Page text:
Interplanet starts off as a clever outer-space clash-like. Then it swerves when you realize your army is just a bunch of heroes, slowly leveling up. Then it goes nuts and turns into a persistent guild vs. guild conquer-the-galaxy.

The bases are very creative. Every building needs to connect through tubes, eventually to your HQ. Buildings come in different sizes, and 60-degree 3-way connectors exist, so things aren’t on a grid. There’s a real art to putting things where you want, connected. There are 2 races. The non-human one uses 5-way connectors — their bases are very geodesic-looking.

As a space game, everything attacks from longish range but it’s balanced nicely. Your “tough” spaceships still fly in front of your offensive ones, and about the usual number of defensive guns come into range as you advance. For spells, every ship has a 1-use special. Tough guys get a 6-second shield, archer’s get a mega-shot, the missile-ship launches a wide arc of doom. Traps are wonderful. You have 2 or 3 space mines, and that’s it, but the explosions are huge and deadly. Luckily the mine-sweeper special skill disarms mines in a large radius (as all skills, it has 1 use).

The army limit is funny. At first you have the basic point limit, allowing more and more ships. But there’s a hard limit of 15. I’m not sure what harm an army of 25 small ships would cause. But once you hit 15, all you can do is replace your cheap ships with more expensive ones. Now we’re in the problem area. The newer ships you get are simply better visions of tough-guys and archers. There’s not a lot of variety.

And we’re finally at the real problem. It’s a hero game. Your ships don’t die, and need to be leveled-up and upgraded from C to B to A to be useful. It takes lots of time and space-gold to get a useful ship. You’re locked into using your 15 good ships in every attack (I tried easy raids with 15 cheap-o ships. Died too fast without getting much loot).

The game is old-school about how often you can attack. Damaged ships need time to repair. At mid-level destroyed ships take 12 minutes, and at least one ship is always destroyed. It’s a 12-minute wait between battles. It also costs money, lots of money. A fully destroyed fleet will bankrupt you.

The game has some minor silliness. The buildings, even the guns, look alike – lots of shiny grey. I think they realized this too late, so now defensive buildings have crisp icons over them during attacks. Weapons also have a paper/rock/scissors mechanic against types of armour. You can’t do much with it though. It’s best ignored. The gold-targeting “goblin” spaceship doesn’t even have the weapon type that hurts gold vaults more.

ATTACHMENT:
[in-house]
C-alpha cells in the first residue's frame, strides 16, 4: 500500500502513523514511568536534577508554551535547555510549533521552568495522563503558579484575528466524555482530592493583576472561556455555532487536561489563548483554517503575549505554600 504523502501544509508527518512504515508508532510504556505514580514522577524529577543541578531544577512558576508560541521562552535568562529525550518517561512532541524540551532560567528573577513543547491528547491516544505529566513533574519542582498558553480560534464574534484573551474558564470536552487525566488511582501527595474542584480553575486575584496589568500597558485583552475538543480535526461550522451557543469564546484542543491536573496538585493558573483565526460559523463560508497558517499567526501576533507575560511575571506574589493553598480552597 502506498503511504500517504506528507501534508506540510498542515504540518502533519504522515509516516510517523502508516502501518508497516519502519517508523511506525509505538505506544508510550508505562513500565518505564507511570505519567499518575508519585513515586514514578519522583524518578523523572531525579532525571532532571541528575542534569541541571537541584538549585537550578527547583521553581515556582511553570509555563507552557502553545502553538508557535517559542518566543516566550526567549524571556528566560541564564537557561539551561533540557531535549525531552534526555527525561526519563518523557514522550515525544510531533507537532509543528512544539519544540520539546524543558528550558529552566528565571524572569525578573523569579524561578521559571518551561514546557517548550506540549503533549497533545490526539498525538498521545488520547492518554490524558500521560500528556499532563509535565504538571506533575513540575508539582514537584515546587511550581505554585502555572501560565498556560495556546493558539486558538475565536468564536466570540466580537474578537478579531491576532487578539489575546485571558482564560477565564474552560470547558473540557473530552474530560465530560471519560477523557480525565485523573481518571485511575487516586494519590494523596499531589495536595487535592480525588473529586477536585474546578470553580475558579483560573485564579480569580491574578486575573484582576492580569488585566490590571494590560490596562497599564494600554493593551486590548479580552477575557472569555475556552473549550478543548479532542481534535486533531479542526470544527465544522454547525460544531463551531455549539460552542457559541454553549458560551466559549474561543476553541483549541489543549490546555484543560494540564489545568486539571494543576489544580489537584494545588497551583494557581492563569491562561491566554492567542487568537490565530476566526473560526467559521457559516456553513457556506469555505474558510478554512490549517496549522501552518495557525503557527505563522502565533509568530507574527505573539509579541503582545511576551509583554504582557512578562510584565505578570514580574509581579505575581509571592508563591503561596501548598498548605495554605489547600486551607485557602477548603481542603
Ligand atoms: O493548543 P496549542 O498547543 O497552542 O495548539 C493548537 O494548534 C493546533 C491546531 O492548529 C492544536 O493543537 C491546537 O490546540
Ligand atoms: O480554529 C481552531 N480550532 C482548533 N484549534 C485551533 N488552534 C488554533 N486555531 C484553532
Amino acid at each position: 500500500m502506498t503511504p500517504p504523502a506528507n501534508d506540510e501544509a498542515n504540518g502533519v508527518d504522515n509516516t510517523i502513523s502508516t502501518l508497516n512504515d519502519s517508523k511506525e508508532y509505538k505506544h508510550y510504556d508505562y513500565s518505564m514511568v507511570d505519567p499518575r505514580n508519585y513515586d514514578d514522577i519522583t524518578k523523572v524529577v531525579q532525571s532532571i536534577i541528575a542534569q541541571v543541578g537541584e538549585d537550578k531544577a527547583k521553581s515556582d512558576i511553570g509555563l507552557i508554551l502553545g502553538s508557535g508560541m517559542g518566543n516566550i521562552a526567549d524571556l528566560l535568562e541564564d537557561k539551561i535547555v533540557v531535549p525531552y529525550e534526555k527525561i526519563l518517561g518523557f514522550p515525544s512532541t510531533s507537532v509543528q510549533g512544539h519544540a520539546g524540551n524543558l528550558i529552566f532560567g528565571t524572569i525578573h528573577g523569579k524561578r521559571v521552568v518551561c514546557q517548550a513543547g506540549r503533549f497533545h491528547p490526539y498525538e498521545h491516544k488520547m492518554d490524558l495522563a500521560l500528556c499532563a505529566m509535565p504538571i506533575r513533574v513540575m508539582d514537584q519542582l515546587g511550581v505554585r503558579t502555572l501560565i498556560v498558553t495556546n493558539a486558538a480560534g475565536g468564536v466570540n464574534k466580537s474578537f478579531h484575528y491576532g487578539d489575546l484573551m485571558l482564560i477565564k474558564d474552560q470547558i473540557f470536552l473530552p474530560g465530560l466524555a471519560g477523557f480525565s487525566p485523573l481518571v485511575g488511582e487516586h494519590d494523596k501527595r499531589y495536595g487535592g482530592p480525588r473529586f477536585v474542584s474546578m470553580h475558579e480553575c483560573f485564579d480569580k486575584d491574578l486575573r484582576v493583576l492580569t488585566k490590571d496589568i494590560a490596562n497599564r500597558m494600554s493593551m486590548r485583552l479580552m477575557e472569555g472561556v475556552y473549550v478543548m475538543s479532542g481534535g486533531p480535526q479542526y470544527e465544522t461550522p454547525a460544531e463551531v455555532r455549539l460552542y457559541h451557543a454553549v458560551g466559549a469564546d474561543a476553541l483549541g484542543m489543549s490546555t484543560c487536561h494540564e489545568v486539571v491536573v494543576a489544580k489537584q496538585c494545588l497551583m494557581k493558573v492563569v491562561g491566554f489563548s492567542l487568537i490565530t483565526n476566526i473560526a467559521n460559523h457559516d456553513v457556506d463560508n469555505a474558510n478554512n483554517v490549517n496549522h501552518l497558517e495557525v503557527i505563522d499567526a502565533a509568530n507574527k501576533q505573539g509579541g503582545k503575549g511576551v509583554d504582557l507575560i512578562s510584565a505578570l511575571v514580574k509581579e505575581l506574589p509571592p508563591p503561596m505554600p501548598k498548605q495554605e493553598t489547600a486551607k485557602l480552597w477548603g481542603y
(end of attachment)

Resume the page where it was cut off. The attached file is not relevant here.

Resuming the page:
There’s a really cool feature allowing you to fly your base next to a planet. Normally you’re in black, empty space. If you build and upgrade the planet-finding building and do a day-long planetary survey, you can move your base. All you have to do is beat the computer-controlled base guarding it. Once there you get bonuses to production for a few days. You see the bonuses in advance, so you get into a cycle of researching a few candidate planets before you have to move again. The art is beautiful “majesty of space” 2.5D style. Finding a planet is worth it for that alone.

Eventually, you unlock Conquest Mode. It’s a different game. There’s one big map where every guild fights over the best planets. You bring in your spaceships but they’re completely different: the stats are different, attacking a planet takes hours of travel, and battles are text reports. It’s another version of Game of War:Fire Age. As usual, the strongest guilds camp out on the best planets, getting the best spaceship equipment, pilots, and so on. You need to keep on with the clash-like part since ships come from there. So now you’re playing 2 different games at once. I don’t see the point. How many people want to mix a 3-minute casual action game with an ultra-competitive action-less one?

I should have known there was a problem early on. The game showers you with free gold. That’s always a bad sign. After a full month I had upgrades I couldn’t possibly steal enough gold for, except for the saved-up free gold packs in my mailbox. When a game isn’t interested in having you just play it that’s a sign they know it’s not fun.